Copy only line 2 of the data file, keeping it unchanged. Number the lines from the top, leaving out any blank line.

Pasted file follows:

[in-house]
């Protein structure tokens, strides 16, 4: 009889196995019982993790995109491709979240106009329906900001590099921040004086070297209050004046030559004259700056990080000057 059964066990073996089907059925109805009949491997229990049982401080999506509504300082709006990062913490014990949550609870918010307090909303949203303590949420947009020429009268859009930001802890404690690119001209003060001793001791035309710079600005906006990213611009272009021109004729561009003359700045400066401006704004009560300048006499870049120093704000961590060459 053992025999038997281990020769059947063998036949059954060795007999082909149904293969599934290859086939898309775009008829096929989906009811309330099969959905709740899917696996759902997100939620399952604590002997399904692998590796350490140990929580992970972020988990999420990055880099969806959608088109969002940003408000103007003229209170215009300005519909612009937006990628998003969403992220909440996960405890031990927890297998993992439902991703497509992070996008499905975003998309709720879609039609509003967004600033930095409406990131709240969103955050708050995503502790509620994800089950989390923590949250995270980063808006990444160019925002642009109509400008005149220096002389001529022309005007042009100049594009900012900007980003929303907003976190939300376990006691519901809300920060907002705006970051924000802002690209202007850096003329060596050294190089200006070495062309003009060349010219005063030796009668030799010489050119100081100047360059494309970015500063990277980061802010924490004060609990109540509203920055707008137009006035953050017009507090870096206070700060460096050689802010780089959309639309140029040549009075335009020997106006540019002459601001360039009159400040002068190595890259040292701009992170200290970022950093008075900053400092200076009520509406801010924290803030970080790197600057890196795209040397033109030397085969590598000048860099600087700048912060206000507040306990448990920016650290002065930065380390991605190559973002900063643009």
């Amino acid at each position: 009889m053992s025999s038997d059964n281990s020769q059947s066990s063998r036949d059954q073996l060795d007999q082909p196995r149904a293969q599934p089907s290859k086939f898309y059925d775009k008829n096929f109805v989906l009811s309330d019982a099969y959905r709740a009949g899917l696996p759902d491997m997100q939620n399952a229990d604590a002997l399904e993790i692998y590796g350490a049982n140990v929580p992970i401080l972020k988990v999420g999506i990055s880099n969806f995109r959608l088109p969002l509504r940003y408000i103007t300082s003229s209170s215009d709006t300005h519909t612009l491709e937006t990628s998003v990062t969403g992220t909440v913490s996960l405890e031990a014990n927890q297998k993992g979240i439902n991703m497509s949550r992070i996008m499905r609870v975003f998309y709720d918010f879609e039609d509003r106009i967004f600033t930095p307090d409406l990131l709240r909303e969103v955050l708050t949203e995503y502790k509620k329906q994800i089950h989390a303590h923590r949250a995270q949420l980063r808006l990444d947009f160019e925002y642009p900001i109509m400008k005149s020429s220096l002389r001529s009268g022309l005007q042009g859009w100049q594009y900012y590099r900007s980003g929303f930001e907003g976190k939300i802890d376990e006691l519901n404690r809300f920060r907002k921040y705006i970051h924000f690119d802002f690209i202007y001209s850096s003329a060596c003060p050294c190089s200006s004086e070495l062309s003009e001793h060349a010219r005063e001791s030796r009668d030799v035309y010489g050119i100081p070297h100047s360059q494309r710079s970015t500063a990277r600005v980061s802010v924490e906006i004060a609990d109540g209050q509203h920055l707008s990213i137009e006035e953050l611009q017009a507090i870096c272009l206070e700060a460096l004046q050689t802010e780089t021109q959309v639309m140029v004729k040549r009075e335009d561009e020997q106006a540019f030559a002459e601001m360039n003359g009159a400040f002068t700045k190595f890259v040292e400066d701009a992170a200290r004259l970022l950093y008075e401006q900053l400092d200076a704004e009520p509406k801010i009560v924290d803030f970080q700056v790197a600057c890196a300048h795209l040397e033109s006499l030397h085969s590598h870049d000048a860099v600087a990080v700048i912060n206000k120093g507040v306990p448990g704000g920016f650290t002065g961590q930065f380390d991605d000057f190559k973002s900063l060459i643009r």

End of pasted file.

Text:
């Protein structure tokens, strides 16, 4: 009889196995019982993790995109491709979240106009329906900001590099921040004086070297209050004046030559004259700056990080000057 059964066990073996089907059925109805009949491997229990049982401080999506509504300082709006990062913490014990949550609870918010307090909303949203303590949420947009020429009268859009930001802890404690690119001209003060001793001791035309710079600005906006990213611009272009021109004729561009003359700045400066401006704004009560300048006499870049120093704000961590060459 053992025999038997281990020769059947063998036949059954060795007999082909149904293969599934290859086939898309775009008829096929989906009811309330099969959905709740899917696996759902997100939620399952604590002997399904692998590796350490140990929580992970972020988990999420990055880099969806959608088109969002940003408000103007003229209170215009300005519909612009937006990628998003969403992220909440996960405890031990927890297998993992439902991703497509992070996008499905975003998309709720879609039609509003967004600033930095409406990131709240969103955050708050995503502790509620994800089950989390923590949250995270980063808006990444160019925002642009109509400008005149220096002389001529022309005007042009100049594009900012900007980003929303907003976190939300376990006691519901809300920060907002705006970051924000802002690209202007850096003329060596050294190089200006070495062309003009060349010219005063030796009668030799010489050119100081100047360059494309970015500063990277980061802010924490004060609990109540509203920055707008137009006035953050017009507090870096206070700060460096050689802010780089959309639309140029040549009075335009020997106006540019002459601001360039009159400040002068190595890259040292701009992170200290970022950093008075900053400092200076009520509406801010924290803030970080790197600057890196795209040397033109030397085969590598000048860099600087700048912060206000507040306990448990920016650290002065930065380390991605190559973002900063643009």